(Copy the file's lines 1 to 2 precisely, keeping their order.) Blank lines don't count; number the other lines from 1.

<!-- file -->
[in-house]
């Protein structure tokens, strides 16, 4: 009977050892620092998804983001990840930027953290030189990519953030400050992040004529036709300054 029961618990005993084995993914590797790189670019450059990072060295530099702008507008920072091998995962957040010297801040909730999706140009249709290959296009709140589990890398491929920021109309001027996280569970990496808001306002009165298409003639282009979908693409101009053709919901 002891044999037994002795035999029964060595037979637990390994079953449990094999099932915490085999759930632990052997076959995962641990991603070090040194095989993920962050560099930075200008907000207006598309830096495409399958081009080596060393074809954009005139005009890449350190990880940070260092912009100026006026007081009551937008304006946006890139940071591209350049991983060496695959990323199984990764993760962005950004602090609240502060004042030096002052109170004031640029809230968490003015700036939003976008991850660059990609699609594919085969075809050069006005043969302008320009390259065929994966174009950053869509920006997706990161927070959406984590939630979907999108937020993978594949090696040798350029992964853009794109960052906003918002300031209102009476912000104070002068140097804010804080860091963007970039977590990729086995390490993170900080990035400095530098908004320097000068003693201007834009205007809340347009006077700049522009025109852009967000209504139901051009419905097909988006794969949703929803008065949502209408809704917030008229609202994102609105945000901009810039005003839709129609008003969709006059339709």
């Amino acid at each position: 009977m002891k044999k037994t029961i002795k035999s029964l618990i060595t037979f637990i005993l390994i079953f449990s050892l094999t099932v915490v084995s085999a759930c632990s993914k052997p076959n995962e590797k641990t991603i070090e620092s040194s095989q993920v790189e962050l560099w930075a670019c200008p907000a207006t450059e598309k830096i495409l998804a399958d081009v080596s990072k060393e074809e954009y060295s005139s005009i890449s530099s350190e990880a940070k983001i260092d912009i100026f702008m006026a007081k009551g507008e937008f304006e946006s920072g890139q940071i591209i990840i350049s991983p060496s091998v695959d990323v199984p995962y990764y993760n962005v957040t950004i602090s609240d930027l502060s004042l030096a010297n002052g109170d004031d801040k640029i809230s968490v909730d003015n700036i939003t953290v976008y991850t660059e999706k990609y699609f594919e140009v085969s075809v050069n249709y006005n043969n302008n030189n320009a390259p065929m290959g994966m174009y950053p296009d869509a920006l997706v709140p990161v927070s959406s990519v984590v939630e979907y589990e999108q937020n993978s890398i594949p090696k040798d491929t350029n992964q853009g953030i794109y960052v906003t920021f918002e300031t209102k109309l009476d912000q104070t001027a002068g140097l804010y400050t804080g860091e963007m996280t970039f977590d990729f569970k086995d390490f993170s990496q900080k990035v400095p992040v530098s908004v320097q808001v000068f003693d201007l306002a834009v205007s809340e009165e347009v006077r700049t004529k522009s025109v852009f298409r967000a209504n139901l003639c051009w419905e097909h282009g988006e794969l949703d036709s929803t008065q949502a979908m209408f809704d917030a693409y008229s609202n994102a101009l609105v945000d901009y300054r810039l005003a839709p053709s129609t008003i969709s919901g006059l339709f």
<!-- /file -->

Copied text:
[in-house]
């Protein structure tokens, strides 16, 4: 009977050892620092998804983001990840930027953290030189990519953030400050992040004529036709300054 029961618990005993084995993914590797790189670019450059990072060295530099702008507008920072091998995962957040010297801040909730999706140009249709290959296009709140589990890398491929920021109309001027996280569970990496808001306002009165298409003639282009979908693409101009053709919901 002891044999037994002795035999029964060595037979637990390994079953449990094999099932915490085999759930632990052997076959995962641990991603070090040194095989993920962050560099930075200008907000207006598309830096495409399958081009080596060393074809954009005139005009890449350190990880940070260092912009100026006026007081009551937008304006946006890139940071591209350049991983060496695959990323199984990764993760962005950004602090609240502060004042030096002052109170004031640029809230968490003015700036939003976008991850660059990609699609594919085969075809050069006005043969302008320009390259065929994966174009950053869509920006997706990161927070959406984590939630979907999108937020993978594949090696040798350029992964853009794109960052906003918002300031209102009476912000104070002068140097804010804080860091963007970039977590990729086995390490993170900080990035400095530098908004320097000068003693201007834009205007809340347009006077700049522009025109852009967000209504139901051009419905097909988006794969949703929803008065949502209408809704917030008229609202994102609105945000901009810039005003839709129609008003969709006059339709």